Why ACA’s auto-enroll tool may not be best for your clients

Defaulting to the automatic renewal process through Healthcare.gov and other state exchanges may hurt in the end, says research firm.

Insurance News


Naperville, Ill.-based producer Mark Brown was pleased when he heard about the new auto-enrollment tool proposed by the Department of Health and Human Services. Brown believes the tool, which will automatically re-enroll policyholders in their existing insurance plan, will eliminate some of the hassle he has come to associate with the Affordable Care Act.

“No one liked signing up the first time,” Brown said. “They will like it less the second, especially if there is an increase in their premium.”

The auto-enrollment tool is set to go forward through the federal Healthcare.gov, with a choice to adopt the tool in states running their own health insurance marketplaces.

Major healthcare research firm Avalere believes higher premiums are exactly what clients will end up facing, however—especially if the auto-enroll tool goes forward. Jenna Stento, a senior manager at Avalere, told Kaiser the new feature “could conceivably mean people will pay more in premiums unless they proactively take steps to comparison shop.”

As it turns out, the 87% of Americans who used federal subsidies to help pay premiums for their newly minted exchange plans face some complicated issues in automatic re-enrollment. Namely, much higher premiums and out-of-pocket costs.

That’s because federal subsidies are attached to so-called Silver plans, which operate as the “benchmark plan” in the US. However, according to an Avalere estimate, these plans will cost 8% more in 2015, meaning a new, lower-priced plan will become the new benchmark for federal subsidies.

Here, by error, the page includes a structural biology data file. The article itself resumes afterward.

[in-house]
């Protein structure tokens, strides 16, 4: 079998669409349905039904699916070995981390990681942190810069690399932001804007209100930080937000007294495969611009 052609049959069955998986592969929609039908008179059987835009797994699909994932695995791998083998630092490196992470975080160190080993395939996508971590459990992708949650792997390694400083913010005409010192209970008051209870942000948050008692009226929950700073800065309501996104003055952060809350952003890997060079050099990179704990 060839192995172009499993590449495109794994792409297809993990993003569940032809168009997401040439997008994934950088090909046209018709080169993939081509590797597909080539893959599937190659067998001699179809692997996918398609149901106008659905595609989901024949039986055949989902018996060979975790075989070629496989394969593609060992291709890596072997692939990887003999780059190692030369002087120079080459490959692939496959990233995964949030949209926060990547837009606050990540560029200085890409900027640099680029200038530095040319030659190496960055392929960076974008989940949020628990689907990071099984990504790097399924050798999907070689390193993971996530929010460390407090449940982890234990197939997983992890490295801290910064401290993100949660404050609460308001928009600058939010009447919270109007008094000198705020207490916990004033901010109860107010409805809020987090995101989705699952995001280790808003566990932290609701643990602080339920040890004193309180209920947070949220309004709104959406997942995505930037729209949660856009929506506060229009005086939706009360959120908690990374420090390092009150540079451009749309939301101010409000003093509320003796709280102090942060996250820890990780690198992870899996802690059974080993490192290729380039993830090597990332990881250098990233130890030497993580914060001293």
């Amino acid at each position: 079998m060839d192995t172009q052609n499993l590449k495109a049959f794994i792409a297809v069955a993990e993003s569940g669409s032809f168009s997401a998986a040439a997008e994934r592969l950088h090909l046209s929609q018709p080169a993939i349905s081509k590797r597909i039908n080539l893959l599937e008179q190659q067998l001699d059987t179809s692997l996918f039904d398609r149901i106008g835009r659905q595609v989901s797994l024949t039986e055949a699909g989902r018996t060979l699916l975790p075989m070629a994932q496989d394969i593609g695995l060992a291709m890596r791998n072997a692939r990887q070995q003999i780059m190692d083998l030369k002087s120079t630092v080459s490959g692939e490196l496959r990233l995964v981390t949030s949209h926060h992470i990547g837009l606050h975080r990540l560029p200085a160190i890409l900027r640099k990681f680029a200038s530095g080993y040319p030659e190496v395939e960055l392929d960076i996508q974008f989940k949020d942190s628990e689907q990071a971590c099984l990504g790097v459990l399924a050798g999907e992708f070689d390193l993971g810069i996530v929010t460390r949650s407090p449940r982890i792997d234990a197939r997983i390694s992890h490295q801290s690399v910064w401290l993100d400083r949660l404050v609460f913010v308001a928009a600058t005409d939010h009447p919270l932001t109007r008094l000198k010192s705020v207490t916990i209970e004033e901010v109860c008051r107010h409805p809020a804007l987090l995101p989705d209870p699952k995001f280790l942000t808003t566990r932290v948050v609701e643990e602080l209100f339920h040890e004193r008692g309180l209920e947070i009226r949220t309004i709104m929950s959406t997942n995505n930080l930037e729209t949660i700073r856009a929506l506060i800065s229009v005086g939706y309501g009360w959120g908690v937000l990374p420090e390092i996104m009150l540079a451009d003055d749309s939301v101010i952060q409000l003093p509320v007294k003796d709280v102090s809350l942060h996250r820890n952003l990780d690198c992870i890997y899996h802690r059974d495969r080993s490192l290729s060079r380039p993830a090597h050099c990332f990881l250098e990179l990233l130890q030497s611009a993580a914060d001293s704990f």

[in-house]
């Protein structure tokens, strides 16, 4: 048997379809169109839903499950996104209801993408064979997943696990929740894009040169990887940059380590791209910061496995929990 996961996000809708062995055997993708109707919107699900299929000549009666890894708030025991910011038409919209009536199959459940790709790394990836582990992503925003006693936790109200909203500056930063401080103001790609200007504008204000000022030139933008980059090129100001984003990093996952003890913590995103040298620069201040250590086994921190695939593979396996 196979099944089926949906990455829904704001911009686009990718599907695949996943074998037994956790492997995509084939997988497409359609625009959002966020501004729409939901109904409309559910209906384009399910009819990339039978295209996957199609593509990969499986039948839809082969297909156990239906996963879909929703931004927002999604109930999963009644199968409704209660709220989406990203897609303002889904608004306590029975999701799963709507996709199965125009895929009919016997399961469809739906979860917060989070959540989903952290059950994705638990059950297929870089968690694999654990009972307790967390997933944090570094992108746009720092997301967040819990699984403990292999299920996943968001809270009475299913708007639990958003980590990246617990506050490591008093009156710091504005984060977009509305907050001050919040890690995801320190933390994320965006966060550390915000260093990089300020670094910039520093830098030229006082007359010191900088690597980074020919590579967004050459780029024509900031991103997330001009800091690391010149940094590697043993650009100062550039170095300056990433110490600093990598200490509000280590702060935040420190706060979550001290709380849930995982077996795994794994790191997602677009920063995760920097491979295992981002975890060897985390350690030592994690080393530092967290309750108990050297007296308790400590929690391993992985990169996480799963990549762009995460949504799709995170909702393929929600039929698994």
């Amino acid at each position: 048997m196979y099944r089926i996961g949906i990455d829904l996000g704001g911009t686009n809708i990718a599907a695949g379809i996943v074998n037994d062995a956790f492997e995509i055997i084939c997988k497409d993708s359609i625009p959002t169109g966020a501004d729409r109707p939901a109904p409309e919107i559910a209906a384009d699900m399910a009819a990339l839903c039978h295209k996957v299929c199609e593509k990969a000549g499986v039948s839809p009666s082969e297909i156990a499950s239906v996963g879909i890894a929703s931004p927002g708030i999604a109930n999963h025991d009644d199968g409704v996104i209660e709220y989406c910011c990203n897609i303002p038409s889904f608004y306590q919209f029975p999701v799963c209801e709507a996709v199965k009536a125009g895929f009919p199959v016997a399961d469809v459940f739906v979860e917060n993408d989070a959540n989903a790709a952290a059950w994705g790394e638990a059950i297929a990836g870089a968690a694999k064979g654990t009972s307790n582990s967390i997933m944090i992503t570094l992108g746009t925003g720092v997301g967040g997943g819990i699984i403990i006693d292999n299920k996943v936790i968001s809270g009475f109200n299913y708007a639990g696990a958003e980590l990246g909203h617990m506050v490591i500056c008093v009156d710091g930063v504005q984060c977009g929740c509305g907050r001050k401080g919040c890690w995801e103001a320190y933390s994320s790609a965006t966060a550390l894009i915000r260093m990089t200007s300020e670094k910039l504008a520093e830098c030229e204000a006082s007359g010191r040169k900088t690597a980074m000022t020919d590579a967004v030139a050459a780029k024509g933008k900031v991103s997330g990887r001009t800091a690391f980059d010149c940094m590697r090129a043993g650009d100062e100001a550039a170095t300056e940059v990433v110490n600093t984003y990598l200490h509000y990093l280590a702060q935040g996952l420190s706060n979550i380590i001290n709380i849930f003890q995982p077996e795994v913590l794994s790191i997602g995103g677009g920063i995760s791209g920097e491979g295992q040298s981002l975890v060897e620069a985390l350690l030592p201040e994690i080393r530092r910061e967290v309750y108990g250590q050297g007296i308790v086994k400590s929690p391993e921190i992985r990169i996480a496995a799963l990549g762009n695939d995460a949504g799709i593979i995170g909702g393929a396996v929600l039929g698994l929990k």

If clients are automatically re-enrolled in what was previously a benchmark plan, they could see federal subsidies remain the same while overall out-of-pocket costs increase.

To illustrate the point, Avalere offered the hypothetical case of a Maryland resident named “Sue.” Last year, Sue enrolled in a benchmark Silver plan in her region with a monthly premium of $214. Based on her income, her contribution was set at $58, qualifying her for a federal subsidy of $156 to make up the difference.

Even if Sue had chosen a plan with a higher premium, her federal subsidy would have remained the same. However, she would have had to pay more out of her own pocket.

In 2015, however, the fluctuation in premium price means Sue’s plan is no longer the “benchmark” plan in her area. In fact, it is the ninth-lowest of 18 Silver plans, with a new monthly premium of $267. The new benchmark plan costs $231 for a monthly premium. Sue’s contribution will remain the same, qualifying her for a higher federal subsidy of $173 to make up the difference between her $58 and the $231 monthly premium for the “standard” plan.

Automatically re-enrolling with that carrier means she will have to pay another $36 a month to maintain her previous plan—something that could be surprising to Sue as she assumes all things will remain the same.

And that’s not just characteristic of Maryland. In its research, Avalere investigated premiums and plans in nine states, with eight heading for new benchmark plans.

The bottom line?

Producers working with clients in states with new benchmark plans shouldn’t be so quick to default to the auto-enroll.

“There could be significant financial value to take a look at the site and see if there might be more affordable options for you, given the changes since last year,” Steno concluded.

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